When I was at school, my P.E. teacher seemed to take pleasure in appointing captains for football teams, and then getting the captains to pick their own players from the rest of the class. He was a sadist. The result, as far as I was concerned was that I was always the last to be chosen. Sad really. But then, despite the achievements of Peter Crouch down at Fratton Park, great tall lanky individuals like me are rarely good football players. In my case, I was such a useless football player, that the captain of the team who was forced to have me would inevitably turn to our sadistic PE teacher and complain "Do we have to have Kennar? It's not fair. He's rubbish!" If there were more than 22 of us boys available to play a match, you could guarantee that I would spend the whole time sitting on the bench.
We had all been called out onto the football pitch. But we were not all chosen to play. Or in Jesus' rather pithy statement..."many are called...but few are chosen".
But of course, Jesus wasn't talking about football matches. Jesus makes his rather strange statement at the end of the parable we've just heard. It's a parable about a wedding feast - in which lots of different people are invited to attend, but only some get to actually stay for the meal...either because they refuse the invitation, or because they get themselves thrown out.
With this particular parable, Jesus is compressing the story of salvation history into just a few short sentences. The Wedding Feast is an allegory for the salvation of the world - right from the initial sending of the prophets to Israel, through the renewed invitation by Christian missionaries, concluding at the last judgment, when the good are separated from the bad.
But this is not just a simple historical survey. This is not a story designed to make Christians feel nice and smug about being invited to the Wedding Feast, while the poor old Jews, or other older religions are consigned to some sort of hell. No, its actually a much more troubling story than that. Consider the last part of the story...from verse 11:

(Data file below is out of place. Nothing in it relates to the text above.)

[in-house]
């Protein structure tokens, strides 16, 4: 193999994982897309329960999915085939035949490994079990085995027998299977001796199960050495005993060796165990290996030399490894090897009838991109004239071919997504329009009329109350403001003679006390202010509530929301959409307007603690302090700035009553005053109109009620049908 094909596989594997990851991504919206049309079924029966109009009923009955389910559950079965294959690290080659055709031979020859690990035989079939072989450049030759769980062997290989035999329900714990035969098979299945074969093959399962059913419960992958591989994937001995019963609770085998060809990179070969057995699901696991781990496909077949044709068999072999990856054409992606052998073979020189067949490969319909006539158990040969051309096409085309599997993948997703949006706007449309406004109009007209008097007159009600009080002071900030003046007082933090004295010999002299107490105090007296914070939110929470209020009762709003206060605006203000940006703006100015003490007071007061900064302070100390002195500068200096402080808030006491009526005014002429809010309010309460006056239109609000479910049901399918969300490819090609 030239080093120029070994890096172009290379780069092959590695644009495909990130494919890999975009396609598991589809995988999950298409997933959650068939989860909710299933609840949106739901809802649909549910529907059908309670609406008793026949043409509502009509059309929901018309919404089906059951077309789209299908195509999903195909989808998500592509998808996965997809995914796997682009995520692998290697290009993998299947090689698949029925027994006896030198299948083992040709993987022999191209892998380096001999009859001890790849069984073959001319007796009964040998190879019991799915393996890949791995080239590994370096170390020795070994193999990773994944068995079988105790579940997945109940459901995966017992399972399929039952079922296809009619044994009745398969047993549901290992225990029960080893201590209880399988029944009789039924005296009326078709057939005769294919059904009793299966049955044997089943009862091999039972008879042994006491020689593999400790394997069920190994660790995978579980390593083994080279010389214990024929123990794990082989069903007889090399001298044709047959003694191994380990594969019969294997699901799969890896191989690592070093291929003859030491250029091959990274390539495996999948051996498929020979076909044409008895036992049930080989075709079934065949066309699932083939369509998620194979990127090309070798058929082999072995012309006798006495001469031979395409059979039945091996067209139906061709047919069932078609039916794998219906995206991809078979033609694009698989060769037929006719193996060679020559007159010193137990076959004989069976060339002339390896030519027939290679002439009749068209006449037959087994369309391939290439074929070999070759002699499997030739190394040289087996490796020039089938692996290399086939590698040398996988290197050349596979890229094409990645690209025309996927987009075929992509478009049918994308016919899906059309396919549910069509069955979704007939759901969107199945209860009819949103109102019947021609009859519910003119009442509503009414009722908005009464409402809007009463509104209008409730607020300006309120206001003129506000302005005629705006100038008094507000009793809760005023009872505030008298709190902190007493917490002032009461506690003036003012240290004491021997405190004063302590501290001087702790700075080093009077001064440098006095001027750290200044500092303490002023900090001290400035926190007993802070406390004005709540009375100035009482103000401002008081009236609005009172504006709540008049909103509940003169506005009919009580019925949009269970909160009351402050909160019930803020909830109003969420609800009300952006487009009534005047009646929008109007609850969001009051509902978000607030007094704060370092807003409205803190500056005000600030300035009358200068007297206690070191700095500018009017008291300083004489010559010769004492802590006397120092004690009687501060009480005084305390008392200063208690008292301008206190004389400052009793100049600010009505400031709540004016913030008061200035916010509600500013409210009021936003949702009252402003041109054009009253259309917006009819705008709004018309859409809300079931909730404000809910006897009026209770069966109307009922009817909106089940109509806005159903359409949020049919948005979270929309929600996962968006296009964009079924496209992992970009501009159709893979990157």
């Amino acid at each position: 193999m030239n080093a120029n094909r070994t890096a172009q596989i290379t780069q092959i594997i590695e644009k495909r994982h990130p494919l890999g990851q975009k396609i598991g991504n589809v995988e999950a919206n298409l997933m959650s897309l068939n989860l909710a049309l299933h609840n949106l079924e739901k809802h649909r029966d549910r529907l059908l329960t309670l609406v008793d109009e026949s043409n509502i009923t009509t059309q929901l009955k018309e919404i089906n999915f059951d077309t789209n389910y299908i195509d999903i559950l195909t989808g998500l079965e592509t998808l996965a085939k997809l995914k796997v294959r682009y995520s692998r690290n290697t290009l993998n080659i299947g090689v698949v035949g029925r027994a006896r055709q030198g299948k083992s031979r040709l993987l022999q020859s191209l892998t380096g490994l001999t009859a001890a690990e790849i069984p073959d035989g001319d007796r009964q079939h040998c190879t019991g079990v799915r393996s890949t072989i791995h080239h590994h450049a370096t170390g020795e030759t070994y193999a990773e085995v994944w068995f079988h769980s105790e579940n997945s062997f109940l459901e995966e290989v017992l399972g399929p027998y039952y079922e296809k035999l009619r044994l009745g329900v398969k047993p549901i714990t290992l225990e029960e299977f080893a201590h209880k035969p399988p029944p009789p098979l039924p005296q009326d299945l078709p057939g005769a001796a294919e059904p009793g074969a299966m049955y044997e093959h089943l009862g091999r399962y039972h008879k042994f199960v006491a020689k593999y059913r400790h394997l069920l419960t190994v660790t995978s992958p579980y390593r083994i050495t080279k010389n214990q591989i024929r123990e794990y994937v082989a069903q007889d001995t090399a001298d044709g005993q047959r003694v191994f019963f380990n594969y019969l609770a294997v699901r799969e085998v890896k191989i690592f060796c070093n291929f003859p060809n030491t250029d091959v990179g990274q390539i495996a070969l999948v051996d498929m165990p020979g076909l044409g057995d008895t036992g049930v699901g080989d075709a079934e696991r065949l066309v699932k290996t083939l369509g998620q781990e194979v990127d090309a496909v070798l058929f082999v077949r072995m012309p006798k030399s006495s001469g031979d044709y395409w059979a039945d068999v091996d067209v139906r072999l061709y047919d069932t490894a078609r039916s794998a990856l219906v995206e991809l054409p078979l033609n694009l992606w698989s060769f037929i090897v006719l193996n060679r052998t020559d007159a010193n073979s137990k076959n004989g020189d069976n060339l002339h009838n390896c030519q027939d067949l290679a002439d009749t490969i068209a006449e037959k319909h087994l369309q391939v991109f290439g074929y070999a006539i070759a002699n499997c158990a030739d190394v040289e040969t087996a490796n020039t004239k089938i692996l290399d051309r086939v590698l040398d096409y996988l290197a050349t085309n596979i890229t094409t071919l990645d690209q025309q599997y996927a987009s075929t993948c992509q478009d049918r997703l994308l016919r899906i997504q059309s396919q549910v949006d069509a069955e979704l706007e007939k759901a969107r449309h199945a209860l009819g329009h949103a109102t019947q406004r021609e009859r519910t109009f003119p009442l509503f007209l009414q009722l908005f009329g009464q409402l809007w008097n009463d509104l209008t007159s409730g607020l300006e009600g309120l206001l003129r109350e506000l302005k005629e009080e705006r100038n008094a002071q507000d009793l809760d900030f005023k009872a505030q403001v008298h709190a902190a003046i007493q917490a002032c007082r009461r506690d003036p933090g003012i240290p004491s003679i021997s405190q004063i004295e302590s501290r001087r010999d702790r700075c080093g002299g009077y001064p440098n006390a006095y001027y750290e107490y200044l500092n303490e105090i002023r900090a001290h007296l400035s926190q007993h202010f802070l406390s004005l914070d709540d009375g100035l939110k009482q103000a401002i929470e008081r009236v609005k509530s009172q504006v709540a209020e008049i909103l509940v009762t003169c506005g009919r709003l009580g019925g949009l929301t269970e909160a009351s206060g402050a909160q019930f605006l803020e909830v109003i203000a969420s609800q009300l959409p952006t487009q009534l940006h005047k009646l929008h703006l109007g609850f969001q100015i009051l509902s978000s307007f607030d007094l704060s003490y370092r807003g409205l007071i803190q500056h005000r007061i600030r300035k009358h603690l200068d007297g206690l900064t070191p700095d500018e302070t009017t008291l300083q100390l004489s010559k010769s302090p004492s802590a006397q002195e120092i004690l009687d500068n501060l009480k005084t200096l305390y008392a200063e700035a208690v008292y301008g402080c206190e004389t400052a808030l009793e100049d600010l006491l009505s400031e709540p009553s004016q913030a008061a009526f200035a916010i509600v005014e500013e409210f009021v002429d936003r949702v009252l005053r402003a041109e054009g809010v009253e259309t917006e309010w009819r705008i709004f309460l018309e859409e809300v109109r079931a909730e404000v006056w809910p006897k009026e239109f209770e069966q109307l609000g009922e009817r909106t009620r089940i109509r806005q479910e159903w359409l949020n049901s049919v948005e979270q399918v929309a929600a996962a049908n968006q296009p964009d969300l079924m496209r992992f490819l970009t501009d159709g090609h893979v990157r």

"...when the King came in to see the guests, he noticed a man there who was not wearing a wedding robe, and he said to him, 'Friend, how did you get in here without a wedding robe?' And he was speechless. Then the King said to his attendants, 'Bind him hand and foot, and throw him in the outer darkness, where there will be weeping and gnashing of teeth'. For many are called but few are chosen."
In early Christianity, the new life of a Christian was often pictured as being like putting on a new set of clothes. It's like changing a dirty shirt for a clean one. We are encouraged to change our old ways of life, and to put on our new Christian identity. (Blog readers might like to compare this idea with Rom 13:12-14; Gal 3:27; Eph 6:11; Col 3:12;) But this man, whom the King discovers sitting at the feast, has not put on his 'wedding robe'. He is among the guests at the wedding...but he has not actually changed his clothes. And so, he finds himself excluded from the party.
This rather troubling man is held up for all of us to consider. He represents the kind of church-goer, the kind of believer, who attends the ceremonies, and sings the songs, and stands up and sits down in all the right places...but who never lets the words of Jesus take root in his life. He is the person who never takes up the invitation to put on the wedding robes.
"Many are called...but few are chosen." It might help us if we dig a little deeper in the meaning of those words. The word that is translated for us as 'chosen' is the Greek word ekletos (in anglicised Greek!). It's the word from which we get the english word 'elected' - and in biblical terms, in means, essentially, 'those who are accepted at the last judgment'. Those who have elected to follow God. Those who have been elected by God to spend eternity with him.